It’s vital to review regularly your business relationships, warns Harpal Singh, managing director of Conveyancing Alliance Ltd
The common consensus among most commentators is that we will continue to see a contraction in the number of financial services firms over the next couple of years at least. This could be down to any number of reasons but the fact is that many firms (particularly in the mortgage sector) have been mortally wounded by the credit crunch and recession and this is particularly worrying for the mortgage advisory firms who may be relying on them.
Of course the major industry collapses have up and till now been in the network sphere with firms such as Network Data, Premier Network Group and Mortgage Times collapsing (often spectacularly) leaving brokers frustrated and, importantly, out of pocket. I have real sympathy for any firm that has been burnt by these firms going into administration and it is to be hoped that all others in the industry use these salutary tales to review their current business relationships. Given the state of the market and the economic conditions we have all put up with over the last 12-18 months, it is likely to happen again which is why we should all be doing our homework on the firms we deal with.
It is not just the mortgage sector which is seeing its fair share of firms going to the wall. At one point, the number of firms offering HIPs, for example, seemed to be growing exponentially, however we have seen numerous propositions leave the market including just last week one called mysalepack. Solicitors are also not immune with the Solicitors Regulation Authority recently closing down conveyancing solicitors Wolstenholmes.
It can be difficult to know exactly what is going on at a firm, but in these circumstances the old adage, ‘there’s no smoke without fire’ is relevant. A major warning sign is if the service you (and your clients) receive starts to deteriorate, and of course, as the major networks which failed recently showed us, any significant delay in payment should also be treated as a ‘worst case scenario’.
It is quite natural for many advisers to take a ‘wait and see’ approach when it comes to relationships with suppliers, particularly those that have been established and worked successfully for many years. It may be difficult to get to the root cause of the problems, particularly if the firm is suggesting this is some sort of ‘short-term blip’ or there is blatant obfuscation. However, firms should continue to press those at the top about the level of difficulty that is occurring and when the problem is likely to be sorted.
Until things are back to normal where possible firms should stop their existing relationship and look to use alternative suppliers. Hopefully, everything will be back on track soon, however, there is no point throwing good business after bad and there will be plenty of alternatives available in the market that will not be in such a position and are able to meet all expectations of good service and prompt payment.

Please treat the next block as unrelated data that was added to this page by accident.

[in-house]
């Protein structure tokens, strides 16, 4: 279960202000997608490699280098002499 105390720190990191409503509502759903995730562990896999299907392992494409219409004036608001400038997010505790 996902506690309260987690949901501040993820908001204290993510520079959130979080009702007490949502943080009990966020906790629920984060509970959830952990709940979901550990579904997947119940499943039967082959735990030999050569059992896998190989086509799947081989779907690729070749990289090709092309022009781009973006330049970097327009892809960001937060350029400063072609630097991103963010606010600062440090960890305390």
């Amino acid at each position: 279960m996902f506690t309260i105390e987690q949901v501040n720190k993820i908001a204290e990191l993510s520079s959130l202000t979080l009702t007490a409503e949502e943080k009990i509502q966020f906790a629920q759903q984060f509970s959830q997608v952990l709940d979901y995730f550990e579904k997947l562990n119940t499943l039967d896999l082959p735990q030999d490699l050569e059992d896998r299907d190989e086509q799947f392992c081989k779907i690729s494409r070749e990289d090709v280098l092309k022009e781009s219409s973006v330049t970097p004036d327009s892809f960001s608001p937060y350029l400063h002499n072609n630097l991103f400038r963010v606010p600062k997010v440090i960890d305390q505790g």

In reviewing your suppliers to see the likelihood of their failing I would also review all the areas they work in. For example, in the conveyancing sector, there are many solicitor firms who only conduct this type of business. Conveyancing is not just their bread and butter, it is their only meal. In our panel of solicitors all bar two firms conduct the full range of legal services, not just conveyancing. This means that if one sector suffers, as conveyancing has done in the recent past, then the firm has other areas of business which can ensure its survival. Effectively, these firms are not being held up by one pillar they have a diversified array of services which means they are less likely to go to the wall when one sector suffers.
Having all your eggs in one basket may seem the right thing to do when business is booming, however markets are cyclical and we have all seen a major downturn in business levels in the past few years. This is why it is vitally important that broker firms are confident and clear about the firms they conduct business with. It probably makes sense to spread your business between a couple of suppliers if possible.
Please do not confuse this as a ‘glass half empty’ attitude. Protecting your pipeline of income is a sensible and positive step in the current environment. No-one wants to be suffering because of the actions or failings of other businesses.
The process of review does not need to be about going through every facet of a supplier’s operation with a fine tooth comb. But, what it does need to be is realistic and responsive to problem areas which may arise and may be examples of much bigger, deep-seated problems at the firm. Those intermediary firms who stayed on until the bitter end with the networks mentioned above will probably now be wishing they left at the first sign of trouble. Yes, hindsight is a wonderful thing but action can be taken before a problem escalates it is to be hoped that no intermediary firm gets burnt by the actions of others but firm failure is an ever-present part of business and therefore firms should do all they can to protect themselves against it.